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Harry Potter star Scarlett Byrne is posing for Playboy because “naked is normal”

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Nudity and feminism can make uneasy bedfellows. On one hand, you have Free the Nipple; on the other, the No More Page 3 campaign. In the blue corner stand Emily Ratajkowski and Demi Lovato and the like, who insist that posing for sexy photo shoots is empowering; in the red corner are the many people who believe getting your kit off can never be an innately feminist act.

Strolling nonchalantly into the debate this week – with the air of an organisation trying to suppress a collective giggle – is Playboy. Cooper Hefner, the brand’s new creative officer (and son of original magnate Hugh Hefner) has reinstated full-frontal female nudity in the long-running men’s magazine, a little over a year since it was announced that pictures of naked women would no longer feature.

A clutch of self-identifying feminists have contributed photos and writing to the magazine’s March/April #NakedIsNormal issue. One such woman is actor Scarlett Byrne, who was probably best known – until now – for playing Draco Malfoy’s girlfriend Pansy Parkinson in the Harry Potter movies.

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Scarlett Byrne with her fiancé, Cooper Hefner, at the Playboy Mansion in 2015.

Byrne, who is engaged to Cooper Hefner, has written a short essay accompanying her nude shoot for the new Playboy. The “pictorial” is apparently titled ‘The Feminist Mystique’, a play on the name of Betty Friedan’s seminal 1963 book The Feminine Mystique.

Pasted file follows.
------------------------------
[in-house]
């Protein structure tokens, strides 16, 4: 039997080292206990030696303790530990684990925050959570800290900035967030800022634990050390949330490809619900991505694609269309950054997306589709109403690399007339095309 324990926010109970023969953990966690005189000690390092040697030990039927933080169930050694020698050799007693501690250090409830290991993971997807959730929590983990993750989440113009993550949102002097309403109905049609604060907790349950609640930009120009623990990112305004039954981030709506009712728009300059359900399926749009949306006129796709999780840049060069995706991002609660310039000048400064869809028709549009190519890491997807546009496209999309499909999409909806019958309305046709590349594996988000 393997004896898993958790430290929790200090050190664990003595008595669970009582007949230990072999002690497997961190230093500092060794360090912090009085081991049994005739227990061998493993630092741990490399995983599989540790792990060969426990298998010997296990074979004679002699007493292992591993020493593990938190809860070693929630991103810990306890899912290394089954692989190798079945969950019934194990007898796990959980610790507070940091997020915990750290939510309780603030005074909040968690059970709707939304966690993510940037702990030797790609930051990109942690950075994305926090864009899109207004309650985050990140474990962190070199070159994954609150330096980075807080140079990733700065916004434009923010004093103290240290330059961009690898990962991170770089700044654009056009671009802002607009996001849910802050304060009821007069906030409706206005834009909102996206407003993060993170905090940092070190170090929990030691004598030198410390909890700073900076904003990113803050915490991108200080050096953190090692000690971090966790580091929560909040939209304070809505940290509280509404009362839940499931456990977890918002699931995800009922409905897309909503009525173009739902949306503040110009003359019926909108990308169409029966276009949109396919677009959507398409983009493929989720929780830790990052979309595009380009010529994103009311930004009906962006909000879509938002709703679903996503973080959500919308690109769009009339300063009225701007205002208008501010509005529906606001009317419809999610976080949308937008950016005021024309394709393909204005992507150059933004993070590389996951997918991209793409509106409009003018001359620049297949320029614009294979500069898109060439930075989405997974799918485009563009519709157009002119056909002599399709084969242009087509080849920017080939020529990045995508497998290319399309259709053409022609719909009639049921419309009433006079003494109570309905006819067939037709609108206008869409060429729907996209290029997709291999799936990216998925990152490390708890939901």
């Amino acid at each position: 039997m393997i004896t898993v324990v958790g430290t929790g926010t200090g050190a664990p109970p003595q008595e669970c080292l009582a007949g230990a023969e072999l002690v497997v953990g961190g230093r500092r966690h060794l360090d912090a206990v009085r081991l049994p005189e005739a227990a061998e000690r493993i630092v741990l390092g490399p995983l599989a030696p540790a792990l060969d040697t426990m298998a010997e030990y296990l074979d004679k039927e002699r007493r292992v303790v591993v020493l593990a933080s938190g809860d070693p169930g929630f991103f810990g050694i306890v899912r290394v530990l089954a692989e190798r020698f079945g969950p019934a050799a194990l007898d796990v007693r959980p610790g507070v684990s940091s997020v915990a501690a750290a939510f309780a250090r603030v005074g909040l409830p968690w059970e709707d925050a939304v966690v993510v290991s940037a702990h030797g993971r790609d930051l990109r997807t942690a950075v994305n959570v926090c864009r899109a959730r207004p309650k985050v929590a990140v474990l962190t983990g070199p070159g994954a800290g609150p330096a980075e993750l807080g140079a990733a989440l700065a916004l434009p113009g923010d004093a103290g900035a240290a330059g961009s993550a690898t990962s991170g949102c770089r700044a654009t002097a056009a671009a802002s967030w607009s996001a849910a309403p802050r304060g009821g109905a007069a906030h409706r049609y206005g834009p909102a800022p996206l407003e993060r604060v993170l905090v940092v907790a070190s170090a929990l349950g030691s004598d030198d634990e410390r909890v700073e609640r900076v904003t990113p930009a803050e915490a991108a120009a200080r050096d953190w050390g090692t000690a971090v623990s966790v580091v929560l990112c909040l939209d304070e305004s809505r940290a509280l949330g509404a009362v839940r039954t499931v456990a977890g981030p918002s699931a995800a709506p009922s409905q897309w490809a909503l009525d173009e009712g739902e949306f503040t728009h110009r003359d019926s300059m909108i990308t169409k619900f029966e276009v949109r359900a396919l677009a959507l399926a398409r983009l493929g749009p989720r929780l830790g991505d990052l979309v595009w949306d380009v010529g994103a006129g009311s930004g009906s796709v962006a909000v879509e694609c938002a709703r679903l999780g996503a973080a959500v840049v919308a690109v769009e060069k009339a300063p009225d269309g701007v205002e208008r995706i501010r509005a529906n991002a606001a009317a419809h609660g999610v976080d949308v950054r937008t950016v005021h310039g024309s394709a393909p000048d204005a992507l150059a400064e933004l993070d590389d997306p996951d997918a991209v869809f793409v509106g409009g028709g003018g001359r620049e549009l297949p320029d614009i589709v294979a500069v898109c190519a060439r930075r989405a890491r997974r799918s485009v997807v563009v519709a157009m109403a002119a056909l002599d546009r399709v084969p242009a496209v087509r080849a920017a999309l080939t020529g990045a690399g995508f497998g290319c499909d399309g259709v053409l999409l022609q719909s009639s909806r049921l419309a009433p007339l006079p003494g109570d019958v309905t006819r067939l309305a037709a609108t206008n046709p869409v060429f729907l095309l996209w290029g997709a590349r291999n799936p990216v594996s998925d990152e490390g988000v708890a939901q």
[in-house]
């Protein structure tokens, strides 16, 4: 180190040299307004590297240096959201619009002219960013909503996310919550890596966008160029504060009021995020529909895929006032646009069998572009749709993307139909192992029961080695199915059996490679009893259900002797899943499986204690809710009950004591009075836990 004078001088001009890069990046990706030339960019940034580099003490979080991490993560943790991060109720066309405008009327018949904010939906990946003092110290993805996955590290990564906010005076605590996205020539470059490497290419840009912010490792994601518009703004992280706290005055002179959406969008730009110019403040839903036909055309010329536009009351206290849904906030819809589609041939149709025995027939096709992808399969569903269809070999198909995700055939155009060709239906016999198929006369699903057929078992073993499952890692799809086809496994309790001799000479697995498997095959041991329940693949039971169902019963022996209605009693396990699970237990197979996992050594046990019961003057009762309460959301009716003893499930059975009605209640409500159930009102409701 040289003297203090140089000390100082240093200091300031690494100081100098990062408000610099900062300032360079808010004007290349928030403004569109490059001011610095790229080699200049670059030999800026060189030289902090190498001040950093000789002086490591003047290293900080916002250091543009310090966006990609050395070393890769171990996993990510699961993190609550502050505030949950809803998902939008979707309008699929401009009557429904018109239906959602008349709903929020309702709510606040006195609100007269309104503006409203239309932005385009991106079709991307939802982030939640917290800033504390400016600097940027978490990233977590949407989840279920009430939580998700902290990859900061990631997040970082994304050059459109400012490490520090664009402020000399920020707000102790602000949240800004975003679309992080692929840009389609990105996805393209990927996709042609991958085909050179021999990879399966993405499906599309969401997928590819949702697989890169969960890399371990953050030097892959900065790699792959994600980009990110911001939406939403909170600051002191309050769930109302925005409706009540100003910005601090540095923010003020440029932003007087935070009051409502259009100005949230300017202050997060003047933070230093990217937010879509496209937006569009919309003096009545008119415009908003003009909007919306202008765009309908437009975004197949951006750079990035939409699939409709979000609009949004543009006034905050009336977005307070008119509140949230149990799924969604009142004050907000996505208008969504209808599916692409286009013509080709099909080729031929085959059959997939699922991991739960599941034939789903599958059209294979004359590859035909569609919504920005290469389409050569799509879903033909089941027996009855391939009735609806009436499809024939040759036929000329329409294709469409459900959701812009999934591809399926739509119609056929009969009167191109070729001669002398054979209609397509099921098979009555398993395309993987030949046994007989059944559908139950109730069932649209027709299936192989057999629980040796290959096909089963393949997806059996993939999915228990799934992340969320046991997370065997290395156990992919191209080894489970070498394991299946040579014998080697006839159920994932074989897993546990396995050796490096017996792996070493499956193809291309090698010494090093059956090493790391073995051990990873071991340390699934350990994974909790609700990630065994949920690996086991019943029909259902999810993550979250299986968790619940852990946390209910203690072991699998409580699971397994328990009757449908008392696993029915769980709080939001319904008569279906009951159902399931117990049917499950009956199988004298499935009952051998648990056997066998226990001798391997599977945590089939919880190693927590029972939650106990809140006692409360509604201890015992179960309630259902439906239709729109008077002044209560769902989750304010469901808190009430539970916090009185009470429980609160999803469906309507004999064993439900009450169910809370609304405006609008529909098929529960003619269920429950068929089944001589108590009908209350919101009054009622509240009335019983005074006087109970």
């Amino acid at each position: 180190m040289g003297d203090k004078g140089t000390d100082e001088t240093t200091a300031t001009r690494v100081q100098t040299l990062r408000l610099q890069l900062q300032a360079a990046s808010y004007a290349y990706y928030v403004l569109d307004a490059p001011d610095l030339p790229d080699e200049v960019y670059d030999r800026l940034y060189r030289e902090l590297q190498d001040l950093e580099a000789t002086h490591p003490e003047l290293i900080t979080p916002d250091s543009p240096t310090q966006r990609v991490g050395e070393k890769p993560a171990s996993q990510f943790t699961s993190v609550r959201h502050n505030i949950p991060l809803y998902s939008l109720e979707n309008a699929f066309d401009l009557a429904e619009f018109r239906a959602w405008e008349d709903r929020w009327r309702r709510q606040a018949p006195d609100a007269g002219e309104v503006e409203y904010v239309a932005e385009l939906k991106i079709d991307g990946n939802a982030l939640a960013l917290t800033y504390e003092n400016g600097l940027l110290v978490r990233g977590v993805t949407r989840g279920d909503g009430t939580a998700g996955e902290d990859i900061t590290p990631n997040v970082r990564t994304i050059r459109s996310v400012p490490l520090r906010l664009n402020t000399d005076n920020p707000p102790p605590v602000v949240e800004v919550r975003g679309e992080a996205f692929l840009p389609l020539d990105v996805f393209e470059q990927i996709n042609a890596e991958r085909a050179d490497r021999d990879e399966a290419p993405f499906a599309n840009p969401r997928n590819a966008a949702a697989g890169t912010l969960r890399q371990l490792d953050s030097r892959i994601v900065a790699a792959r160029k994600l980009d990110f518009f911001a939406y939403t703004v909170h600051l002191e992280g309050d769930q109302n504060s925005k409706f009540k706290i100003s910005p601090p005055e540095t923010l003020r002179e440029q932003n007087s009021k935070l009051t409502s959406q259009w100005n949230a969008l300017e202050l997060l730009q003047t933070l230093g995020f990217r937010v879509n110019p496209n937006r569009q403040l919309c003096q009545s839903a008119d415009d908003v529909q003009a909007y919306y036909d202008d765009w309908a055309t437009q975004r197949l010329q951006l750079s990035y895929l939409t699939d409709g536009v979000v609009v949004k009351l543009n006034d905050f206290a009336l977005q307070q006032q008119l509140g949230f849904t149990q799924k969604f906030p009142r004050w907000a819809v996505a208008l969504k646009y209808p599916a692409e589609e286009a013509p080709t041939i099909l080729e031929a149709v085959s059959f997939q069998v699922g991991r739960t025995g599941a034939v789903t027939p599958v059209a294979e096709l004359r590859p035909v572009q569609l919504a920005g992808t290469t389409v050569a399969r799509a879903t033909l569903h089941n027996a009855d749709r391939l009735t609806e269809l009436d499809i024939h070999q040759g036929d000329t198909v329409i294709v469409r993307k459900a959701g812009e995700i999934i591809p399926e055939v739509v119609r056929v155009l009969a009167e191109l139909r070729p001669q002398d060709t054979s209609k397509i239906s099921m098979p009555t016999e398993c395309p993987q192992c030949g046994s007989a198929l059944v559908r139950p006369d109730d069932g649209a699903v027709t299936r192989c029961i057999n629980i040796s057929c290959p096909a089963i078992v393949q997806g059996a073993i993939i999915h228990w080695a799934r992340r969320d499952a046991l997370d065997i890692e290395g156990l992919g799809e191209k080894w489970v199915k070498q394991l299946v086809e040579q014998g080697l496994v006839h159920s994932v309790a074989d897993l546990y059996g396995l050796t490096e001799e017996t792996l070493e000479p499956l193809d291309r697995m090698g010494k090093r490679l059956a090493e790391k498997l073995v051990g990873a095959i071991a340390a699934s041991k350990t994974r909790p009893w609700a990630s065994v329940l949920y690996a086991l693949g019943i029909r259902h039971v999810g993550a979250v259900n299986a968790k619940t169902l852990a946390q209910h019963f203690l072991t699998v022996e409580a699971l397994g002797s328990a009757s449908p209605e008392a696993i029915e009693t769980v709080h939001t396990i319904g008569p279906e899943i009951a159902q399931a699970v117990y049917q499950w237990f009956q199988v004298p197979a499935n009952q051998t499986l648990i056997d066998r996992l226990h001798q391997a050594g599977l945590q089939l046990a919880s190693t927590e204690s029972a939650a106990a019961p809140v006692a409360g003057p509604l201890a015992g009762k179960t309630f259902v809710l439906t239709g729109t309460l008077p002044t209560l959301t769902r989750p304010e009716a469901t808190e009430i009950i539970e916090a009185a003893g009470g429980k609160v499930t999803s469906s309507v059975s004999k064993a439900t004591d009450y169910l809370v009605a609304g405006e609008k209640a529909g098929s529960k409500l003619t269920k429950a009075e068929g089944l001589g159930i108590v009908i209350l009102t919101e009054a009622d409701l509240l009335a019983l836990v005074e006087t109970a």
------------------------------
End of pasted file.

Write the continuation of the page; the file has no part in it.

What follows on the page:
Her essay explores “the importance of owning female sexuality and the double standards that still exist between women and men”, according to the magazine.


Read more: Has feminism become all brand and no substance?


Posting a shot from her Playboy shoot on Instagram, Byrne thanked Playboy’s creative team and her fiancé for “such a unique opportunity”.

“I’m very proud to be a part of the March/April issue of Playboy,” she wrote, adding: “Naked is normal.”

Playboy’s US owners announced that they would stop publishing images of naked women in October 2015, citing dwindling sales and the ready availability of pornography online.


Read more: Why the porn industry needs to wake up to female desires


“You’re now just one click away from every sex act imaginable for free,” said the magazine’s chief executive, Scott Flanders. “And so it’s just passé at this juncture.”

Flanders left the company in May 2016, with founder Hugh Hefner’s 25-year-old son taking over his father’s role as chief creative officer five months later. Now, Hefner the younger says that the decision to cut nudity was the wrong one.

“I’ll be the first to admit that the way in which [Playboy] portrayed nudity was dated, but removing it entirely was a mistake,” he wrote on Twitter earlier this week.

“Nudity was never the problem because nudity isn’t a problem. Today we’re taking our identity back and reclaiming who we are.”

Images: Rex Features

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